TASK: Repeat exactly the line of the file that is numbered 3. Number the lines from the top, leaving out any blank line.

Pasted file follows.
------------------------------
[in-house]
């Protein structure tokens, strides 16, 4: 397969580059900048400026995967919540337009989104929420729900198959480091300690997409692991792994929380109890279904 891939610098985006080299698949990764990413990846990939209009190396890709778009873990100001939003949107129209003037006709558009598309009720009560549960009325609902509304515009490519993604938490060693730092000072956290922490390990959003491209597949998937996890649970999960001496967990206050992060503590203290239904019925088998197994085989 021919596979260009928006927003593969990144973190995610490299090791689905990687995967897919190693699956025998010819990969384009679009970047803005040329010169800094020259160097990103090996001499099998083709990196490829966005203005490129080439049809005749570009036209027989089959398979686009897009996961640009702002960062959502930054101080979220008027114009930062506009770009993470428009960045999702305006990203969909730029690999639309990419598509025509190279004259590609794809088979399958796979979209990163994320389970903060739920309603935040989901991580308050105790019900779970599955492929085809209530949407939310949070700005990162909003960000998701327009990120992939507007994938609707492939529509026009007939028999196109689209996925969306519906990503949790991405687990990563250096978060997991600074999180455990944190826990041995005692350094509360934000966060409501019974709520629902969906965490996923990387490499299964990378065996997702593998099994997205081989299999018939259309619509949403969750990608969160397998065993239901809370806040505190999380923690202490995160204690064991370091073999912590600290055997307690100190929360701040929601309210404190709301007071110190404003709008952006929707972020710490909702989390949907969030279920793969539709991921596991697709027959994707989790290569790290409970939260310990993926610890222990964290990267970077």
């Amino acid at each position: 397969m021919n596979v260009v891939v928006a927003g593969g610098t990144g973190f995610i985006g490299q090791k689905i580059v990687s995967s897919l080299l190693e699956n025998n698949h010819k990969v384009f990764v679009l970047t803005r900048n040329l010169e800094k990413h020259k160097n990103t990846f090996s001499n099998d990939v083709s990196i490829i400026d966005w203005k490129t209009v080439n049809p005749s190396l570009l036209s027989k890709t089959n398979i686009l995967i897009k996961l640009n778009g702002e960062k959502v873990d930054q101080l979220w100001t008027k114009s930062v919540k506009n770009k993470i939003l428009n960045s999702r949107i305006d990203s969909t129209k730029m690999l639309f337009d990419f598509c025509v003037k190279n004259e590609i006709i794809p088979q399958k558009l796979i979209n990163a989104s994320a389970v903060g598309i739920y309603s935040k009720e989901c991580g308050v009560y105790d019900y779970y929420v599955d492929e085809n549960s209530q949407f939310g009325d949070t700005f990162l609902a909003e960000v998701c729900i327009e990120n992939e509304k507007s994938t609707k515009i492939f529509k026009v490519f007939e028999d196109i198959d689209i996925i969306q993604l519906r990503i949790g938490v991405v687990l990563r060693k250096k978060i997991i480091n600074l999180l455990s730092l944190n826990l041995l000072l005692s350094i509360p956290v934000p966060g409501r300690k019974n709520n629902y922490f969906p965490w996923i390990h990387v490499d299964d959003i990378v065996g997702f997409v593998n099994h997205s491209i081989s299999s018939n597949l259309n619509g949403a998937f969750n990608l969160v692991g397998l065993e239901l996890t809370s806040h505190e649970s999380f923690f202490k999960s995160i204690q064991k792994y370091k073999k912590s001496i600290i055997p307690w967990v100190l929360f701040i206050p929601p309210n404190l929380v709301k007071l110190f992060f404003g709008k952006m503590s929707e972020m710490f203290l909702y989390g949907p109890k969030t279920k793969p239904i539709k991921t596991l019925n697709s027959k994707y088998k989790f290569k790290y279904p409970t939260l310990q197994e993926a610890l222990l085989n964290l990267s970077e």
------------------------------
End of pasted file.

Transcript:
């Amino acid at each position: 397969m021919n596979v260009v891939v928006a927003g593969g610098t990144g973190f995610i985006g490299q090791k689905i580059v990687s995967s897919l080299l190693e699956n025998n698949h010819k990969v384009f990764v679009l970047t803005r900048n040329l010169e800094k990413h020259k160097n990103t990846f090996s001499n099998d990939v083709s990196i490829i400026d966005w203005k490129t209009v080439n049809p005749s190396l570009l036209s027989k890709t089959n398979i686009l995967i897009k996961l640009n778009g702002e960062k959502v873990d930054q101080l979220w100001t008027k114009s930062v919540k506009n770009k993470i939003l428009n960045s999702r949107i305006d990203s969909t129209k730029m690999l639309f337009d990419f598509c025509v003037k190279n004259e590609i006709i794809p088979q399958k558009l796979i979209n990163a989104s994320a389970v903060g598309i739920y309603s935040k009720e989901c991580g308050v009560y105790d019900y779970y929420v599955d492929e085809n549960s209530q949407f939310g009325d949070t700005f990162l609902a909003e960000v998701c729900i327009e990120n992939e509304k507007s994938t609707k515009i492939f529509k026009v490519f007939e028999d196109i198959d689209i996925i969306q993604l519906r990503i949790g938490v991405v687990l990563r060693k250096k978060i997991i480091n600074l999180l455990s730092l944190n826990l041995l000072l005692s350094i509360p956290v934000p966060g409501r300690k019974n709520n629902y922490f969906p965490w996923i390990h990387v490499d299964d959003i990378v065996g997702f997409v593998n099994h997205s491209i081989s299999s018939n597949l259309n619509g949403a998937f969750n990608l969160v692991g397998l065993e239901l996890t809370s806040h505190e649970s999380f923690f202490k999960s995160i204690q064991k792994y370091k073999k912590s001496i600290i055997p307690w967990v100190l929360f701040i206050p929601p309210n404190l929380v709301k007071l110190f992060f404003g709008k952006m503590s929707e972020m710490f203290l909702y989390g949907p109890k969030t279920k793969p239904i539709k991921t596991l019925n697709s027959k994707y088998k989790f290569k790290y279904p409970t939260l310990q197994e993926a610890l222990l085989n964290l990267s970077e």